Accidents at the Indianapolis 500 and Pocono were costly retirements as Kanaan definitely had a shot to win both those races. But realistically you couldn’t find many other faults. Losing a sure win at Iowa due to a mechanical issue was a gutting blow. He was also unlucky to come up just shy at Fontana, and may have prevailed in a last-lap shootout.

More often that not however, Kanaan was firmly on top of his game, and reliably on par with his championship-winning teammate Scott Dixon, which was all you could ask for. It’s fitting the two of them opened the year as part of the winning lineup in the Rolex 24 at Daytona, with Kanaan then helping out matters by finishing ahead of Juan Pablo Montoya at Sonoma, to ensure Dixon had enough points to win the title on countback.

IndyCar 2015 Driver Review: Josef Newgarden

Josef Newgarden
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MotorSportsTalk continues to run through the driver-by-driver breakdown in the Verizon IndyCar Series field for 2015. Next up on the heels of another breakout year, Josef Newgarden, who has recently re-signed with CFH Racing for 2016.

Josef Newgarden, No. 67 CFH Racing Chevrolet

  • 2014: 13th Place, Best Finish 2nd, Best Start 2nd, 1 Podium, 2 Top-5, 7 Top-10, 20 Laps Led, 10.7 Avg. Start, 13.7 Avg. Finish
  • 2015: 7th Place, 2 Wins, 1 Pole, 4 Podiums, 5 Top-5, 9 Top-10, 345 Laps Led, 8.4 Avg Start, 10.8 Avg. Finish

Josef Newgarden’s fourth year in the Verizon IndyCar Series was firmly, and without question, the year he arrived as the series’ biggest rising star. It followed on nicely after three prior years where he seemed to hit almost all the high points at various stages, but didn’t put together a fully complete season.

Perhaps some of that was due to having a teammate for the first time in his career, although it was not the same driver throughout the year – it was split between Luca Filippi and Ed Carpenter depending on the circuit. Still, there was always a second set of data to study and analyze. Even better, there was a Chevrolet in the back of his car for the first time, and that likely helped matters a bit. And retaining Jeremy Milless as his engineer continued to pay dividends; you can’t teach chemistry and it’s apparent these two have it.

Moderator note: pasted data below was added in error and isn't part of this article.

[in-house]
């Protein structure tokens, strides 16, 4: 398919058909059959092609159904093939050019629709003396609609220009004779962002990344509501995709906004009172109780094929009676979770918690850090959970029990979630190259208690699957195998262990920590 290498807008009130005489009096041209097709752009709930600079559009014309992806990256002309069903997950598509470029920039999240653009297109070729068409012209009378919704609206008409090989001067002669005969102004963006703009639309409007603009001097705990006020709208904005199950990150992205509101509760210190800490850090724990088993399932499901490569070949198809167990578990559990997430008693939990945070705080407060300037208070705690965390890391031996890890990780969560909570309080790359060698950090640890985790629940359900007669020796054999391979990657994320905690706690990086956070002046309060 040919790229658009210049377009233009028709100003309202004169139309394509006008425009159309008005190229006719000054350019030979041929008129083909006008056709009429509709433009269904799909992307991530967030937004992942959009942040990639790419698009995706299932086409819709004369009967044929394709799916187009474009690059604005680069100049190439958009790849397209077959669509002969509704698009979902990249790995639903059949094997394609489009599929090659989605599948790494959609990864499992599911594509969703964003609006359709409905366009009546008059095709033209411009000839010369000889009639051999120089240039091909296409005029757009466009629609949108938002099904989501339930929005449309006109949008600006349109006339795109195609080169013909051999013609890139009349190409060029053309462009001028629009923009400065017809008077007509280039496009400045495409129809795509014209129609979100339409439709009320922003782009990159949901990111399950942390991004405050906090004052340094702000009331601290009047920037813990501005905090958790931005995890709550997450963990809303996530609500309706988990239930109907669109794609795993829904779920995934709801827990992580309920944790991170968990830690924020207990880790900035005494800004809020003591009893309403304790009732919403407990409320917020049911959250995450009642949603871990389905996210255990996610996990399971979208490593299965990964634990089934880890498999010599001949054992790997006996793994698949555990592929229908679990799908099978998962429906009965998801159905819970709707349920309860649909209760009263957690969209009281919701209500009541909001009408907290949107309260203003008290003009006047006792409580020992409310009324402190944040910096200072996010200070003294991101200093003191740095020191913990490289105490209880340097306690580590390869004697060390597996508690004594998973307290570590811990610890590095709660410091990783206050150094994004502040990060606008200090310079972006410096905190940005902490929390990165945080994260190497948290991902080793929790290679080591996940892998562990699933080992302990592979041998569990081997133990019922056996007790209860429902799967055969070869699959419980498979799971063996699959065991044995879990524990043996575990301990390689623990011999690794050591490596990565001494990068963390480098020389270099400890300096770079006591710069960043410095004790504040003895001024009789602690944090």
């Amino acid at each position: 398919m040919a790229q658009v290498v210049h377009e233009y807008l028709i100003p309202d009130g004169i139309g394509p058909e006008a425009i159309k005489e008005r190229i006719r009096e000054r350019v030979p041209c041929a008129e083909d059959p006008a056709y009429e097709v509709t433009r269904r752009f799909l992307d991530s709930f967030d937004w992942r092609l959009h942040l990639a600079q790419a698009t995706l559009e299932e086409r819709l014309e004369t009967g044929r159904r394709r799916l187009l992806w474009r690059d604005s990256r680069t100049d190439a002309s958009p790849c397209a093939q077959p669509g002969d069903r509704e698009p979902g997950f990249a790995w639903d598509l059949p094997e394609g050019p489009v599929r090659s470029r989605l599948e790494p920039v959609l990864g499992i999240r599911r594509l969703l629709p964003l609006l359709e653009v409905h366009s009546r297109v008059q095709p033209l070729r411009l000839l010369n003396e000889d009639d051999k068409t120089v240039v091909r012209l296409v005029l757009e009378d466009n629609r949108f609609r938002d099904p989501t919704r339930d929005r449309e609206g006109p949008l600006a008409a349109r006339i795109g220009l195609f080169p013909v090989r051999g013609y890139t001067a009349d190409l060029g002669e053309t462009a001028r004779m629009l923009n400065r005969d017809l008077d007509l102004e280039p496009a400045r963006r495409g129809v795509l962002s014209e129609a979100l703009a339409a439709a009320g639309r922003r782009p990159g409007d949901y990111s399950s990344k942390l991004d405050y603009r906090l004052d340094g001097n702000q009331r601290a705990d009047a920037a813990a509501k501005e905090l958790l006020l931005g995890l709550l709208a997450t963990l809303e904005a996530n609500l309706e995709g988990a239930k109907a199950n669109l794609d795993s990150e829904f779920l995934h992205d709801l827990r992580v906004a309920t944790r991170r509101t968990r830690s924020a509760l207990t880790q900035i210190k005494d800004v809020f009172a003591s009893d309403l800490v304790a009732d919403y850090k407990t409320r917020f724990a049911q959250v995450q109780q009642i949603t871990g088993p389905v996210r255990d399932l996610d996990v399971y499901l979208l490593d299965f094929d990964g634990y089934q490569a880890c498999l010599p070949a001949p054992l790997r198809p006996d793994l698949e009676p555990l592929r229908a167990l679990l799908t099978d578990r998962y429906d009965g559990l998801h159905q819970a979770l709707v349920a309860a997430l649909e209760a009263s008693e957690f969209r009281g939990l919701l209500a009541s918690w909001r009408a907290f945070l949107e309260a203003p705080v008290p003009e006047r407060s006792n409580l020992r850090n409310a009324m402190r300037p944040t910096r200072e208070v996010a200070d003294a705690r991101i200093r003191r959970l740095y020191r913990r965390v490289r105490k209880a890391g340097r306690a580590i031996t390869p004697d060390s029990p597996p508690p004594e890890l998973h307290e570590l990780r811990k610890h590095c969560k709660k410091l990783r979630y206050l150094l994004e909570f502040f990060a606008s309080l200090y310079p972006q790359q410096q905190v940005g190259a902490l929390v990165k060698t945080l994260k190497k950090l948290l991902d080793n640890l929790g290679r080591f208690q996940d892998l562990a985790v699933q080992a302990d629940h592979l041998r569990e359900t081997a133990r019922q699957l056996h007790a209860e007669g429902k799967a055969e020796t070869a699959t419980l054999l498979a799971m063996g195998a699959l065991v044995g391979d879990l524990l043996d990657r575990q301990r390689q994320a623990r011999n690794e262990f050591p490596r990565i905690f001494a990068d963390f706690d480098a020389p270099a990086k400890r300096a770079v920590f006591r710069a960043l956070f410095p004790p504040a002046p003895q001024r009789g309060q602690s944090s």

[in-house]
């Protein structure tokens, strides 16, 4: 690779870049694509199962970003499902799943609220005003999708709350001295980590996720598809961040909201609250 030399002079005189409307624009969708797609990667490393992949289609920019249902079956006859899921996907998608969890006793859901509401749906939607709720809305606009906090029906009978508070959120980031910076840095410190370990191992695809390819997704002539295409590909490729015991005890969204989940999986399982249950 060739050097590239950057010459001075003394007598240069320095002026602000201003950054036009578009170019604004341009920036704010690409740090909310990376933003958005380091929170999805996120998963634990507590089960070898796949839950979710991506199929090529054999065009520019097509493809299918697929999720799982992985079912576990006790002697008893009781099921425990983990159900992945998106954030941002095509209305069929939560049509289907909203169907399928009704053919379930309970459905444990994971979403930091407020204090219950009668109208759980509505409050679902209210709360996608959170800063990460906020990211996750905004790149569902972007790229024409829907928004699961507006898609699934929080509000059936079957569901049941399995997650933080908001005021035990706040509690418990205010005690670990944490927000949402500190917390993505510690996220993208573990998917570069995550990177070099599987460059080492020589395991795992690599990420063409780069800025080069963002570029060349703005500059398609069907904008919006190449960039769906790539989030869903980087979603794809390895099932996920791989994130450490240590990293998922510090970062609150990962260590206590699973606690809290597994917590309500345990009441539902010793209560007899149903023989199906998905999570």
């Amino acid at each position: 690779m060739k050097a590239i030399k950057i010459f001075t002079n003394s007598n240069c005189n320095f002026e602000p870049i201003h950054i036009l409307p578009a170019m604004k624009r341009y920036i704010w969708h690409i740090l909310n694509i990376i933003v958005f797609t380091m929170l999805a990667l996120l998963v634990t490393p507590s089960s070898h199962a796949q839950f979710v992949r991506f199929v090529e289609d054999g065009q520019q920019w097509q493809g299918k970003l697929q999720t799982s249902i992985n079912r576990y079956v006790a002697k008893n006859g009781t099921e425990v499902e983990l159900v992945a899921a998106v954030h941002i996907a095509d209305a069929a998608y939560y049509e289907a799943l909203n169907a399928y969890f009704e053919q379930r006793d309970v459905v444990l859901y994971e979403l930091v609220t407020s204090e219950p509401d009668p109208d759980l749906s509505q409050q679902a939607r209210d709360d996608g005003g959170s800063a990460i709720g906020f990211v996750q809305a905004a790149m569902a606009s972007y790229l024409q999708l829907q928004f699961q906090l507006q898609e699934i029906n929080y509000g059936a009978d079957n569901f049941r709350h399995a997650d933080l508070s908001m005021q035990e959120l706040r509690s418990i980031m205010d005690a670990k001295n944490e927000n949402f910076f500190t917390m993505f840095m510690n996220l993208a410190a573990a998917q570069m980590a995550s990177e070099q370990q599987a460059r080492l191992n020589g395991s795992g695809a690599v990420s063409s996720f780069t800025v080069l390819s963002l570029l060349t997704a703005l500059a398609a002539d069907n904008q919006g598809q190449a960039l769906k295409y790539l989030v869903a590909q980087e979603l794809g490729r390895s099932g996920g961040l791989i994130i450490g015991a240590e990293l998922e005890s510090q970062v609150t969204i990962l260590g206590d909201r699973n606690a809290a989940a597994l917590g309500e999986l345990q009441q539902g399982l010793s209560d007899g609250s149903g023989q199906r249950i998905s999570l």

It spoke volumes that in qualifying, Newgarden was the single fastest driver outside of the Penske and Ganassi camps all season. An average starting position of 8.4 was not only a career best, but best in the field behind six combined drivers from the two established “super teams.” Only at Detroit, where he had a nightmare weekend and at Texas, where Carpenter admitted the team missed the setup, did he start outside the top 12.

Yet it was in the races where again, he shone brightest. The Barber win was as dominant as it was overdue and deserved. The Toronto win – if a bit lucky due to when the cautions and pit stop cycle fell – was also well executed. Then the drives on the ovals at Milwaukee, Iowa and Pocono were excellent.

Far too often though, still, pit stops proved Newgarden’s undoing. Mid-Ohio was a sore spot again, and Sonoma in particular was the nadir. The other tough results races, notably at the Grand Prix of Indianapolis and at Fontana, came through mistakes not of his own doing. Really only Detroit was a weekend he’d like to have back.

But he led the most laps in the field, he finally broke through to win, and firmly lived up to the hype and potential that’s been building for years. If you’ve been paying attention more than just this year though, Newgarden’s 2015 season will have come as no surprise.